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Falcons in North Carolina – The 3 Species

Falcons can be found throughout North America and the world. Though they’re not really as common or as easily spotted as other raptors like hawks or eagles. Falcons are smaller, faster birds and, while they tend to be fairly common, there are relatively few species of falcon. This article will focus on the falcons in North Carolina. Let’s look at look at some pictures of each species and also learn some fun facts. 

3 Species of Falcon in North Carolina

There are just 3 species of falcons found in North Carolina: The American Kestrel, the Merlin, and the Peregrine Falcon.

1. American Kestrel

Image: bemtec |

Scientific name: Falco sparverius
Length: 8.7-12.2 in
Weight: 2.8-5.8 oz
Wingspan: 20.1-24.0 in

You’ll find American Kestrels living throughout North Carolina, all year-long. While these birds do migrate in some places, in most of their range they don’t. Kestrels like open habitats such as grasslands, where their insect prey is easy to spot.

They’ve adapted well to urban life, though, and they’re a common sight around cities. Next time you’re at an outdoor sporting event as the sun is going down, take a look at the lights. It’s not uncommon to find a kestrel or two feasting on the moths that gather around them.

Kestrels can often be spotted perched on fence posts or telephone wires, or street lights as they search for prey. You can recognize the males by their reddish-brown backs, slate grey wings and heads, and white bellies with black bars.

Females lack the gray wings and heads, and their bellies are more of a cream color. Kestrels can also be identified by their size- they’re tiny. These are the smallest raptors in North America.

2. Merlin

Image: adriankirby |

Scientific name: Falco columbarius
Length: 9.4-11.8 in
Weight: 5.6-8.5 oz
Wingspan: 20.9-26.8 in

In most of North Carolina, Merlins are only seen as they migrate towards the coast. In the far eastern quarter of North Carolina however is where their wintering grounds are. Many Merlins have a wintering range here along the east coast of the U.S. to the north and south.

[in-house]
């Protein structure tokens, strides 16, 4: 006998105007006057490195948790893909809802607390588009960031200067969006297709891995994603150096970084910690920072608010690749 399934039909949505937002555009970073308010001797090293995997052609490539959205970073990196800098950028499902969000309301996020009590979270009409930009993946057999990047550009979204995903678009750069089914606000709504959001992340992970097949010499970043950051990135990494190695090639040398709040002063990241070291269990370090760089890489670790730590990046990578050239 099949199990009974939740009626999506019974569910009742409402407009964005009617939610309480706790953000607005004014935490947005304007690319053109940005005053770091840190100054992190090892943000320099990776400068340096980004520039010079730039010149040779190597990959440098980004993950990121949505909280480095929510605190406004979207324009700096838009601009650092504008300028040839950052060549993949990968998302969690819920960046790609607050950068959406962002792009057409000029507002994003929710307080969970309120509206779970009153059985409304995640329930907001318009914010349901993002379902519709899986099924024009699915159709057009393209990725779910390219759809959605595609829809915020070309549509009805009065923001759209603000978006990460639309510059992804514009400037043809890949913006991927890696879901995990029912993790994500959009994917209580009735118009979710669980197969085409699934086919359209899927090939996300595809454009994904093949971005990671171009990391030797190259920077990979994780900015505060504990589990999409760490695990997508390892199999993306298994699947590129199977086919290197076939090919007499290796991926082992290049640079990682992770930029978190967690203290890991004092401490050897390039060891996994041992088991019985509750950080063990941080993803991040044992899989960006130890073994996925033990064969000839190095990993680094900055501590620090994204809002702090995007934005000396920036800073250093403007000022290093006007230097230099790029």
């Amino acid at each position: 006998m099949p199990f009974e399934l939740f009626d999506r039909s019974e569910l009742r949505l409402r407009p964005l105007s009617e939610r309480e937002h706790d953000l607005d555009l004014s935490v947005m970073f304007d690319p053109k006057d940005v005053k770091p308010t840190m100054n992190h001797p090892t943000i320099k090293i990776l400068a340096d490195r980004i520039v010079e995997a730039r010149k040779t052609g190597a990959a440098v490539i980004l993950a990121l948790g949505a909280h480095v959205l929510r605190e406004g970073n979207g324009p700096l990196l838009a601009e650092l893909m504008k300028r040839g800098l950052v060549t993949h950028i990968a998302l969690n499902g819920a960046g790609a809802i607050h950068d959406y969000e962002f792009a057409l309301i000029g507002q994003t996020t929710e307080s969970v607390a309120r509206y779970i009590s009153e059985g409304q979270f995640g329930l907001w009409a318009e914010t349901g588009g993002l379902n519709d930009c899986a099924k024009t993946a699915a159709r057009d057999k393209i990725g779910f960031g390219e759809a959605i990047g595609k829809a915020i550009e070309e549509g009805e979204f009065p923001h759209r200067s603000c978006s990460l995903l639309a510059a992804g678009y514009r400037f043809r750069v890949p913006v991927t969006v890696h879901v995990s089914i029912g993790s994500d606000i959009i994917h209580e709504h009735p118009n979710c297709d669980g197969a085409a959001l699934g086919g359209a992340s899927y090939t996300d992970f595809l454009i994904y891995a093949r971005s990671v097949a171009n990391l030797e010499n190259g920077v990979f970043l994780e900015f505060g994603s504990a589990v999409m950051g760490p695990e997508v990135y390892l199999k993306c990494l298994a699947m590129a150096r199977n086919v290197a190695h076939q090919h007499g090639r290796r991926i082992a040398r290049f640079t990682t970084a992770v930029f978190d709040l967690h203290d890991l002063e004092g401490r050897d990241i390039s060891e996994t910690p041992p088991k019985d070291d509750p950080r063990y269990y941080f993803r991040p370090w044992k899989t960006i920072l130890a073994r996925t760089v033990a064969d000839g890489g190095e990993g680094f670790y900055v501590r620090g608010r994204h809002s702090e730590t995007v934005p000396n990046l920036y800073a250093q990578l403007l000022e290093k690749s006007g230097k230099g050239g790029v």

While merlins are roughly the same size as the kestrel, they weigh almost three times as much because they’re much more muscular. As a result, merlins are powerful fliers that tend to move fast and low to the ground- usually less the three feet above it, in fact.

Merlins have been observed hunting as a team. One merlin will flush a flock of birds out of hiding, driving them towards their partner. The other swoops in and makes the kill. This behavior is very unique, as most raptors are hunt alone. Merlins like open woodlands, but they are growing increasingly common in urban areas.

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3. Peregrine Falcon

Scientific name: Falco peregrinus
Length: 14.2-19.3 in
Weight: 18.7-56.4 oz
Wingspan: 39.4-43.3 in

About like the Merlin, Peregrine Falcons are mainly found during the winters near the coast in North Carolina, the rest of the state they just migrate through. Peregrine fly far north to breed in arctic regions of Canada, Alaska, and Greenland. There are, however, a few spots in the lower 48 states where Peregrine Falcons have breeding grounds.

Atlanta, like other major cities, provides an ideal habitat for peregrines. The skyscrapers furnish plenty of high ledges for them to perch on and hunt from, and the city is full of one of their favorite foods: pigeons. Peregrines spot their prey from their perch, and then take to the air.

They circle high above their target to gain altitude and then attack in a steep dive. This unique hunting method, and their taste for pigeons, means peregrines have adapted to city life remarkably well.